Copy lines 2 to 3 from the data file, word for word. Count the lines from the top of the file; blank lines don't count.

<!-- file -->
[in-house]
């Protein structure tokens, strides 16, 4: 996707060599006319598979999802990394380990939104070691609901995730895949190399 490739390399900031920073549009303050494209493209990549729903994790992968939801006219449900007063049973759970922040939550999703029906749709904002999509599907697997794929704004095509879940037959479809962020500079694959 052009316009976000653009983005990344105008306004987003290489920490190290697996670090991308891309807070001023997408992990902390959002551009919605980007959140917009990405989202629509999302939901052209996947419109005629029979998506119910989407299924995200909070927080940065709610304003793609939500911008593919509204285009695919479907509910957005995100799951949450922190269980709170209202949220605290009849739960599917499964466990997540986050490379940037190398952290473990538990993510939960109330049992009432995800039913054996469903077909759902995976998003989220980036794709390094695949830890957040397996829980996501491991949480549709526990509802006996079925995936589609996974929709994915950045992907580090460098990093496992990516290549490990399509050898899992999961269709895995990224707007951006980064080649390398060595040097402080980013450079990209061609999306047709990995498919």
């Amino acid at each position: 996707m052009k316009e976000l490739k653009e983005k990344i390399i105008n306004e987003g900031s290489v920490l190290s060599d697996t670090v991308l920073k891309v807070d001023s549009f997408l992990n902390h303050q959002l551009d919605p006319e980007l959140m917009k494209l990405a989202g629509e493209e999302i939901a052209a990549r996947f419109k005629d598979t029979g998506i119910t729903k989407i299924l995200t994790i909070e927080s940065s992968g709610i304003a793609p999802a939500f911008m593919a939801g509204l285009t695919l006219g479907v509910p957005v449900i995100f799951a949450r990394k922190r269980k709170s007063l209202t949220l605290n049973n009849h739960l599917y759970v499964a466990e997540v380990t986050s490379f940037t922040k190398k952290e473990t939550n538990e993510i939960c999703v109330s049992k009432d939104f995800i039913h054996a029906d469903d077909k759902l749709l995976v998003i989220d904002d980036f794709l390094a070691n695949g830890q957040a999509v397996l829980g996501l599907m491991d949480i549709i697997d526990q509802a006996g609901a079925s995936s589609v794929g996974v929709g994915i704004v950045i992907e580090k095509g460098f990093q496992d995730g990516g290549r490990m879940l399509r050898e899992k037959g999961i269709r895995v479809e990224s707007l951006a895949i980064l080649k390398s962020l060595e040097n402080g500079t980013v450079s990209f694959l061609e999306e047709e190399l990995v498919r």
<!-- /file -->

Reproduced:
């Protein structure tokens, strides 16, 4: 996707060599006319598979999802990394380990939104070691609901995730895949190399 490739390399900031920073549009303050494209493209990549729903994790992968939801006219449900007063049973759970922040939550999703029906749709904002999509599907697997794929704004095509879940037959479809962020500079694959 052009316009976000653009983005990344105008306004987003290489920490190290697996670090991308891309807070001023997408992990902390959002551009919605980007959140917009990405989202629509999302939901052209996947419109005629029979998506119910989407299924995200909070927080940065709610304003793609939500911008593919509204285009695919479907509910957005995100799951949450922190269980709170209202949220605290009849739960599917499964466990997540986050490379940037190398952290473990538990993510939960109330049992009432995800039913054996469903077909759902995976998003989220980036794709390094695949830890957040397996829980996501491991949480549709526990509802006996079925995936589609996974929709994915950045992907580090460098990093496992990516290549490990399509050898899992999961269709895995990224707007951006980064080649390398060595040097402080980013450079990209061609999306047709990995498919």
């Amino acid at each position: 996707m052009k316009e976000l490739k653009e983005k990344i390399i105008n306004e987003g900031s290489v920490l190290s060599d697996t670090v991308l920073k891309v807070d001023s549009f997408l992990n902390h303050q959002l551009d919605p006319e980007l959140m917009k494209l990405a989202g629509e493209e999302i939901a052209a990549r996947f419109k005629d598979t029979g998506i119910t729903k989407i299924l995200t994790i909070e927080s940065s992968g709610i304003a793609p999802a939500f911008m593919a939801g509204l285009t695919l006219g479907v509910p957005v449900i995100f799951a949450r990394k922190r269980k709170s007063l209202t949220l605290n049973n009849h739960l599917y759970v499964a466990e997540v380990t986050s490379f940037t922040k190398k952290e473990t939550n538990e993510i939960c999703v109330s049992k009432d939104f995800i039913h054996a029906d469903d077909k759902l749709l995976v998003i989220d904002d980036f794709l390094a070691n695949g830890q957040a999509v397996l829980g996501l599907m491991d949480i549709i697997d526990q509802a006996g609901a079925s995936s589609v794929g996974v929709g994915i704004v950045i992907e580090k095509g460098f990093q496992d995730g990516g290549r490990m879940l399509r050898e899992k037959g999961i269709r895995v479809e990224s707007l951006a895949i980064l080649k390398s962020l060595e040097n402080g500079t980013v450079s990209f694959l061609e999306e047709e190399l990995v498919r």